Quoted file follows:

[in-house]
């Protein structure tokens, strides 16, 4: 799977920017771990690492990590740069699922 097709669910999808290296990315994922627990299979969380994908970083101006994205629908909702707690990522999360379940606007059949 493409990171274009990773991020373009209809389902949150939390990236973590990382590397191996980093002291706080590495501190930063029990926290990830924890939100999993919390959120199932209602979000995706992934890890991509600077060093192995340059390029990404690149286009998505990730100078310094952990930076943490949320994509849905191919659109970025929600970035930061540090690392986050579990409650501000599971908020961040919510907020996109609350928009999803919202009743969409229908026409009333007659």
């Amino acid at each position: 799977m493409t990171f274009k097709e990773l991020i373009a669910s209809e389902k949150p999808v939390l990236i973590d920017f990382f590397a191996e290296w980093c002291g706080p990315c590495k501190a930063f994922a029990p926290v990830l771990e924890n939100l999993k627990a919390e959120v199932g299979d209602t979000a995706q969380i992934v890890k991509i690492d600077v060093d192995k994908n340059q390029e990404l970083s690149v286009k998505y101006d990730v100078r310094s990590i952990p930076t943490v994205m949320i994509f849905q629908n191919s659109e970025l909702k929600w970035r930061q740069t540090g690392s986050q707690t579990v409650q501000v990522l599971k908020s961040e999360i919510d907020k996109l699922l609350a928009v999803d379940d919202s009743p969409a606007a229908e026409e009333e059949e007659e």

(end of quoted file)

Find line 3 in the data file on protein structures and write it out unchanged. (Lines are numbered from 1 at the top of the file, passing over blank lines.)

């Amino acid at each position: 799977m493409t990171f274009k097709e990773l991020i373009a669910s209809e389902k949150p999808v939390l990236i973590d920017f990382f590397a191996e290296w980093c002291g706080p990315c590495k501190a930063f994922a029990p926290v990830l771990e924890n939100l999993k627990a919390e959120v199932g299979d209602t979000a995706q969380i992934v890890k991509i690492d600077v060093d192995k994908n340059q390029e990404l970083s690149v286009k998505y101006d990730v100078r310094s990590i952990p930076t943490v994205m949320i994509f849905q629908n191919s659109e970025l909702k929600w970035r930061q740069t540090g690392s986050q707690t579990v409650q501000v990522l599971k908020s961040e999360i919510d907020k996109l699922l609350a928009v999803d379940d919202s009743p969409a606007a229908e026409e009333e059949e007659e």